by L.D. Breen
The media and the blogosphere are abuzz with dumbfounded reactions to the White House’s snub of Christians during the weekend. No presidential proclamation celebrating Christianity’s highest holy day of Easter was issued, compounded by the White House chief spokesman’s scoffing response to reporters’ questions about the omission.
As Fox News noted on Monday, “By comparison, the White House has released statements recognizing the observance of major Muslim holidays and released statements in 2010 on Ramadan, Eid-ul-Fitr, Hajj, and Eid-ul-Adha.” On top of neglecting Easter, the president “also failed to release a statement marking Good Friday.” The White House did, however, “release an eight-paragraph statement heralding Earth Day,” which fell on Good Friday.
What’s more, on March 20, President Barack Obama even videotaped an “important message” that was more than four minutes long commemorating Nowruz, the Persian New Year that Iranians celebrate. In it, the president said, “You — the young people of Iran — carry within you both the ancient greatness of Persian civilization, and the power to forge a country that is responsive to your aspirations.”
He spoke to Iranians the way other presidents have spoken only to Americans, assuring them that, “though times may seem dark, I want you to know that I am with you.”
When asked about the conspicuous absence of an Easter statement from the president during Monday’s White House press briefing, press secretary Jay Carney adopted a smirking demeanor.
“You know, the president went to the church yesterday,” he said. “It was well covered. I’m not sure if we put out a statement or not, but he obviously personally celebrated Easter with his family and went to church to celebrate that.”
“Wait a minute,” one reporter interrupted. “The highest Christian holiday and you don’t know if he put out a statement?”
Another reporter immediately chimed in, saying, “Jay, come on,” provoking laughter among other reporters in the briefing room.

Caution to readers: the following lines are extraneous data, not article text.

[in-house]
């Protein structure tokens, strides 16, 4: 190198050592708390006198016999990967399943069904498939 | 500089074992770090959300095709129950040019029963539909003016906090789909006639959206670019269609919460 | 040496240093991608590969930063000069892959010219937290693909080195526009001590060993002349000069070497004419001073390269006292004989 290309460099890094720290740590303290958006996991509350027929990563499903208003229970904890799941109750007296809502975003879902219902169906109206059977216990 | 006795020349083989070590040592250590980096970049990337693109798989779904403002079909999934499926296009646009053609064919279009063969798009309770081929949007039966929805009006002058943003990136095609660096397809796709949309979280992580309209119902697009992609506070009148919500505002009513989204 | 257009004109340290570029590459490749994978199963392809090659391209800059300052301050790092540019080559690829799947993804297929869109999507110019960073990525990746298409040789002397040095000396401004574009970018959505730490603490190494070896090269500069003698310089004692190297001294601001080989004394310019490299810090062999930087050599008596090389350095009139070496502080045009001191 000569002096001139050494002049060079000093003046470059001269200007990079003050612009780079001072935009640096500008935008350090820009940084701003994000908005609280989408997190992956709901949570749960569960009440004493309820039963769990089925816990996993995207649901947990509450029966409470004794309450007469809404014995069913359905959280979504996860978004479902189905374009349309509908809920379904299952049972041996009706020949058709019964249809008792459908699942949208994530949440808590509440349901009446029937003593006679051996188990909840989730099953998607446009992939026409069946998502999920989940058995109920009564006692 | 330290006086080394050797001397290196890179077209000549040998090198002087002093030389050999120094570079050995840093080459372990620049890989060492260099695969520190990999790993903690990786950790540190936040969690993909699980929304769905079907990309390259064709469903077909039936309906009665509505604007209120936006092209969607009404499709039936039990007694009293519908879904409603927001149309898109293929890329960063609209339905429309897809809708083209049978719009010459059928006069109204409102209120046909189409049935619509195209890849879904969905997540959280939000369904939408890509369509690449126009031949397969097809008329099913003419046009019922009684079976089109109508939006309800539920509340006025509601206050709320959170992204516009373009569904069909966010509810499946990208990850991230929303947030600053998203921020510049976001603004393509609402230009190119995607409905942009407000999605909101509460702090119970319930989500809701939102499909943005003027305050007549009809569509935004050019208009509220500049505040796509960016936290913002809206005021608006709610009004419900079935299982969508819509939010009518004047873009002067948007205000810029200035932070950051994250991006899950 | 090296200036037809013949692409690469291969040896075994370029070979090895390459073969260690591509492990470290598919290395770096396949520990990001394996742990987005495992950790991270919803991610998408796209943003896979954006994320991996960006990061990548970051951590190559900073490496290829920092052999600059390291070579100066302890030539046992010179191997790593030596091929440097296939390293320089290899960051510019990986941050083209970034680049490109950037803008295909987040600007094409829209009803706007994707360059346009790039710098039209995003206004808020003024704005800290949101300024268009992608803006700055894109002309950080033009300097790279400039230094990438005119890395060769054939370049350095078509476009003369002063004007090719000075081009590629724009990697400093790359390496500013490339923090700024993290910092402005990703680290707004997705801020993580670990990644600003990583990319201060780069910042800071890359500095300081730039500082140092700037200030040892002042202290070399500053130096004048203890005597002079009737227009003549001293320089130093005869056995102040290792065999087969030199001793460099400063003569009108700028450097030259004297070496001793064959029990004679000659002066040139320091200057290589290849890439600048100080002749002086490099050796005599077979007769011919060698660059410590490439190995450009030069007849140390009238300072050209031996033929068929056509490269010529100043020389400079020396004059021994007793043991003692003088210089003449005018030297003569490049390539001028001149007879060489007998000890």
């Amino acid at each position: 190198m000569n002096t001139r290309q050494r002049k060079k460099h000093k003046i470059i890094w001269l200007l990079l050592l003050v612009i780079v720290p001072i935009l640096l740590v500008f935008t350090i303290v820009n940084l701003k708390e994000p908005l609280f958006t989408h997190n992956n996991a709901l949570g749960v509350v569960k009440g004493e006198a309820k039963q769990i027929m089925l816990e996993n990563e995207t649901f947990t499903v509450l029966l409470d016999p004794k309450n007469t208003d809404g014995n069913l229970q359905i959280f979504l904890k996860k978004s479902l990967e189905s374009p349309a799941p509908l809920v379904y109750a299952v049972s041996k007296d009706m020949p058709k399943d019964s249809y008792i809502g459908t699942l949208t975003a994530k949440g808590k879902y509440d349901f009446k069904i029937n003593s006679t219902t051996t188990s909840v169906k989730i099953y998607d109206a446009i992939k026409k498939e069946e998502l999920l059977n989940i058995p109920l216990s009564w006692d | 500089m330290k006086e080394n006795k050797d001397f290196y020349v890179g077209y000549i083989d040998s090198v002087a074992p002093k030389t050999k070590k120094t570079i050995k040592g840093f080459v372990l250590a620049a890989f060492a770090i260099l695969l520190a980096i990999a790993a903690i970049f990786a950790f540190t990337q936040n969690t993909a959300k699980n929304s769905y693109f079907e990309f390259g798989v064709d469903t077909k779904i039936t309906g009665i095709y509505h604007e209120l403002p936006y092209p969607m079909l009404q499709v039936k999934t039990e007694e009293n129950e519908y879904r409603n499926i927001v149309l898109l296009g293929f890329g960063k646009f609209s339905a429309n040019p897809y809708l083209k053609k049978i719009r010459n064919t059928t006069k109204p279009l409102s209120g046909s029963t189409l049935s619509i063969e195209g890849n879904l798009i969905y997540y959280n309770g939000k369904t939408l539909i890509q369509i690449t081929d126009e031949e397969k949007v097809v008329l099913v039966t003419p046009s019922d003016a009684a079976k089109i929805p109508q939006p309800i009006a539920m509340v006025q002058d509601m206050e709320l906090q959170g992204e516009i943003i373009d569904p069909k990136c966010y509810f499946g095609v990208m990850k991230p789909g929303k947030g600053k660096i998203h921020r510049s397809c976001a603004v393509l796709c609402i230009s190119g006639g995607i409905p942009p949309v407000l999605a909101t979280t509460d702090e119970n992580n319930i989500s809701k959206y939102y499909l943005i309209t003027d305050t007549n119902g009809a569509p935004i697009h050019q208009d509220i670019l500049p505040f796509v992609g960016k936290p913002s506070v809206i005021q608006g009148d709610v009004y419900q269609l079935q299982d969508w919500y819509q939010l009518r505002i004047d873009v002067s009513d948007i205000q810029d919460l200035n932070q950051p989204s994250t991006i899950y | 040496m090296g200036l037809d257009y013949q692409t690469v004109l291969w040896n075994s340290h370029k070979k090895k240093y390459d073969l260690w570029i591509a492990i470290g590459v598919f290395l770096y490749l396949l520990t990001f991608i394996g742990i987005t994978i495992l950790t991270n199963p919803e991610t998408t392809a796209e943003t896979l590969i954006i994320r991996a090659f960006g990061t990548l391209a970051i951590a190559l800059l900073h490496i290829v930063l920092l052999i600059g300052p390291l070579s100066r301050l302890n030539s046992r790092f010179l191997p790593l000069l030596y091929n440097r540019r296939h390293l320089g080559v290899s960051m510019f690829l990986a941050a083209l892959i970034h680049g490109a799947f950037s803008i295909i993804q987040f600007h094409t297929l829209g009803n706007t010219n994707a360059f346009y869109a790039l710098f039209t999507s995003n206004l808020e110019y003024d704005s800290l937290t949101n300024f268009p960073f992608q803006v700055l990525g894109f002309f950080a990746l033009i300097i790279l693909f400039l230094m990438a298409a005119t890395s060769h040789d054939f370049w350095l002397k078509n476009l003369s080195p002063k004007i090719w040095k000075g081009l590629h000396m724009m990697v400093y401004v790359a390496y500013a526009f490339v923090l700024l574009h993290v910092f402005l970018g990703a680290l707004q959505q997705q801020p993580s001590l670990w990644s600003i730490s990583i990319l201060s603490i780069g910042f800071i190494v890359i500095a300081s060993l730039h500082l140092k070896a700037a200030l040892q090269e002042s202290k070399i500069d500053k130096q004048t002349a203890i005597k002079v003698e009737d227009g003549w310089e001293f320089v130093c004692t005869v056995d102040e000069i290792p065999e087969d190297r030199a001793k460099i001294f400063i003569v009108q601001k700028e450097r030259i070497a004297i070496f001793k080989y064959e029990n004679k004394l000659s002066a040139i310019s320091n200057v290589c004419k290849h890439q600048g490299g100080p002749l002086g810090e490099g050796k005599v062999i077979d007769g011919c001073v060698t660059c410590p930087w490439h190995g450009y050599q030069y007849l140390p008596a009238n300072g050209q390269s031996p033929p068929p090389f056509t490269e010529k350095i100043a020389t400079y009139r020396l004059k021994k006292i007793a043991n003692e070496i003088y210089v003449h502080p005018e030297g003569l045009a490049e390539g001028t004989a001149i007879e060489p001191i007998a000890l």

Carney trivialized their queries, sarcastically responding, “I’m glad you’re asking these key, important questions, guys.” Carney assured them that President Obama is “a devoted Christian” who “believes it’s a very important holiday for him personally, for his family and for Christians around the country.”
But, as Barack Obama made no bones about admitting in his 2006 memoir, “The Audacity of Hope,” the secularism of his mother, father, and stepfather led him during his younger days to be far from a devoted Christian when it came to Easter.
“On Easter or Christmas Day my mother might drag me to church, just as she dragged me to the Buddhist temple, the Chinese New Year celebration, the Shinto shrine, and ancient Hawaiian burial sites,” Obama remembered. “But I was made to understand that such religious samplings required no sustained commitment on my part — no introspective exertion or self-flagellation.”
Soon after that passage, Obama noted his mother’s now well-known skepticism and hostility toward religion. “Religion was an expression of human culture, she would explain, not its wellspring, just one of the many ways — and not necessarily the best way — that man attempted to control the unknowable and understand the deeper truths about our lives,” Obama wrote.
The future president told of the religious relativism that pervaded the environment in which he was raised. “In our household the Bible, the Koran, and the Bhagavad Gita sat on the shelf alongside books of Greek and Norse and African mythology.”
Obama added that “although my father had been raised a Muslim, by the time he met my mother he was a confirmed atheist, thinking religion to be so much superstition, like the mumbo-jumbo of witch doctors that he had witnessed in the Kenyan villages of his youth.” Obama’s Indonesian stepfather was, similarly, “a man who saw religion as not particularly useful” in life.
The president did mention Easter in his most recent weekly address, but only to note that “This is a time of year when people get together with family and friends to observe Passover and to celebrate Easter” and “to give thanks for our blessings and reaffirm our faith, while spending time with the people we love.”
A year ago, Obama was criticized for issuing an all-inclusive greeting that did not salute Christians exclusively but mentioned Hindus, Jews, Muslims, and even non-believers. “All of us are striving to make a way in this world,” the president said at Eastertime in 2010, “to build a purposeful and fulfilling life in the fleeting time we have here.” He called such sentiments “aspirations at the heart of Judaism, at the heart of Christianity, at the heart of all the world’s great religions.”